[Translate] by Natasha Geiling CLIMATE PROGRESS CREDIT: Global Pulse Confederation Market in Makalle, Tigray, Ethiopia   Move over, quinoa, kale, and açaí– 2016’s newest superfood might come in a familiar package (or can). Pulses — the dried edible seeds of legume plants, which include things like lentils, dried peas, and beans — are hoping to get their moment in the spotlight, thanks in part to a United Nations campaign to make 2016 the International Year of Pulses. Pulses have twice the protein of quinoa and require just 1/10 the amount of water needed to produce beef. Pulses are already a well-known entity outside of the developed world — according to the United Nations Food and Agriculture Organization, pulses make up nearly 75 percent of the average diet in developing countries. Nutritionally, pulses are a...

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IT’S PRACTICALLY IMPOSSIBLE TO DEFINE GMO’S...

Dec 31, 2015 Posted by

[Translate] Shutterstock WTF is a GMO? By Nathanael Johnson   GRIST Debates rage over what to do about genetically modified organisms, but we rarely stop to ask a more basic question: DoGMOs really exist? It’s an important question, because no one in this debate can tell you precisely what aGMO is. I’ve come to the conclusion that “GMO” is a cultural construct. It’s a metaphor we use to talk about a set of ideas. It doesn’t map neatly onto any clear category in the physical world.GMOs, like other cultural constructs — think of gender, or race — do have a basis in reality, of course: We can roughly define “male” or “Asian,” but when we try to regulate these divisions, all kinds of problems crop up. And definitions of “GMOs” are much messier — “nerd” might be a roughly...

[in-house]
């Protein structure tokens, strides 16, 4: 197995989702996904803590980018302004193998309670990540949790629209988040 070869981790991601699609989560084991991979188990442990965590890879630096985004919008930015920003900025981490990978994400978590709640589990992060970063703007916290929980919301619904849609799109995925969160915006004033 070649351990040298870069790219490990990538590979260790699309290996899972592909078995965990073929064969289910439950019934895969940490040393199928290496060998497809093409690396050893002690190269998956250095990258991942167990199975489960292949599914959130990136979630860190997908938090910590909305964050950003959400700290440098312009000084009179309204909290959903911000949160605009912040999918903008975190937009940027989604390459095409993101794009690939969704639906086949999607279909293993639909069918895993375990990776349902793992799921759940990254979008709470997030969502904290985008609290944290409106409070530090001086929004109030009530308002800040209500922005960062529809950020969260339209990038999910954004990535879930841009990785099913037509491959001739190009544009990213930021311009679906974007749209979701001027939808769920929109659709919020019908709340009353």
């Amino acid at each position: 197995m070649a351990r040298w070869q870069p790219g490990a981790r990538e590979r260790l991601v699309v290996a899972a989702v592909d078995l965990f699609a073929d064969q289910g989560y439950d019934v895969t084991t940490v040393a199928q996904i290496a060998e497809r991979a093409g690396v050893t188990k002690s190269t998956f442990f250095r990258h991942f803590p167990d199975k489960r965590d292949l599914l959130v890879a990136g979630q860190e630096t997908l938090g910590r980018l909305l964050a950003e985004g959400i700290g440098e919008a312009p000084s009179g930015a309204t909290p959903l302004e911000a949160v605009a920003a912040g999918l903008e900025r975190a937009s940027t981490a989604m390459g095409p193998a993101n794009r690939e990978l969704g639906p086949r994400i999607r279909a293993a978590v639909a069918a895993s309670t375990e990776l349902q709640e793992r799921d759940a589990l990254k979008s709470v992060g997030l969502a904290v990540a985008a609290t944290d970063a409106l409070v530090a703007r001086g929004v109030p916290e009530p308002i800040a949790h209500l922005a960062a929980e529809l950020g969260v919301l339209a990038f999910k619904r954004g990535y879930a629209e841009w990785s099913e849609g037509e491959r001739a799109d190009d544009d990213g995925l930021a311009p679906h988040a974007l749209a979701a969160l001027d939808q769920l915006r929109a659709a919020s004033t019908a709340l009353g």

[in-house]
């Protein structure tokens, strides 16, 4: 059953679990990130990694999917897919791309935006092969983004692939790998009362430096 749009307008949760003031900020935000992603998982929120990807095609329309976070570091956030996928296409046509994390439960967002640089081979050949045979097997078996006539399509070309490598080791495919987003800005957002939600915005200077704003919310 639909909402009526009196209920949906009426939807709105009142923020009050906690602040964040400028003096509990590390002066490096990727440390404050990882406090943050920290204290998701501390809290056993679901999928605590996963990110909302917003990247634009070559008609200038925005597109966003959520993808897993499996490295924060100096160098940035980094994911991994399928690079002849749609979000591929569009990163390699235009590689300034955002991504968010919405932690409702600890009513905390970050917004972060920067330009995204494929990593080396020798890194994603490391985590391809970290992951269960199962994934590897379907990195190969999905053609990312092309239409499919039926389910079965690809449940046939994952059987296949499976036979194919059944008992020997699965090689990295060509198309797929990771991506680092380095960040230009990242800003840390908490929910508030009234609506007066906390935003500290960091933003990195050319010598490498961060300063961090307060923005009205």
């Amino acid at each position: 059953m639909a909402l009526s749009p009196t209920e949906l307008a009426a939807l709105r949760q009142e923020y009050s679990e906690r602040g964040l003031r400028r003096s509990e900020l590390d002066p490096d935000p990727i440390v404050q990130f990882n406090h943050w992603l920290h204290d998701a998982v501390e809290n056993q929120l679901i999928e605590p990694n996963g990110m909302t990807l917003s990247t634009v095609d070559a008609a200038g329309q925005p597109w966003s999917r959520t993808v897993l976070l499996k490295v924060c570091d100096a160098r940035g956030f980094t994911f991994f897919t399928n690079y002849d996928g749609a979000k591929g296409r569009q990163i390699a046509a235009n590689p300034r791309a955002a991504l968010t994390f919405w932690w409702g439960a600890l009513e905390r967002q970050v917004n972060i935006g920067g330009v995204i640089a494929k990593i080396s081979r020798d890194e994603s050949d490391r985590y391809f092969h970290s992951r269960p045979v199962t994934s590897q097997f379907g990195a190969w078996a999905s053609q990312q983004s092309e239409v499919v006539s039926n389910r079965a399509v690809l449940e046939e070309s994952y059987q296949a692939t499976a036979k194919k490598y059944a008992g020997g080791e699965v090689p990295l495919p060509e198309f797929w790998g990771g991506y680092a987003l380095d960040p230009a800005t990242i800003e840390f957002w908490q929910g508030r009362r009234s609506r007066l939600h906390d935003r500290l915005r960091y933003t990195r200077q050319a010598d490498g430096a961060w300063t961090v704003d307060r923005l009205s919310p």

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9 Spices That May Save Your Life...

Dec 29, 2015 Posted by

[Translate] Personal Health Can cinnamon prevent diabetes? Just maybe. By Larry Schwartz / AlterNet   Photo Credit: Shutterstock.com If salt and pepper are all you are using to put some zip in your food, you are not only missing out on adding flavor to your meals, but maybe opportunities for a healthier, longer life. While spices may have begun as a way to enhance the taste of otherwise bland meats and vegetables (boiled mutton only went so far, we’re guessing), the ancients in China and the Far East used many of the spices medicinally for centuries. And it seems they were on to something. “There have been many recent studies validating the historic habit of using spices for health benefits,” Donna Tainter, author of Spices and Seasonings: A Food Technology Handbook, told the website SixWise.com. Modern science has indeed shown that many of...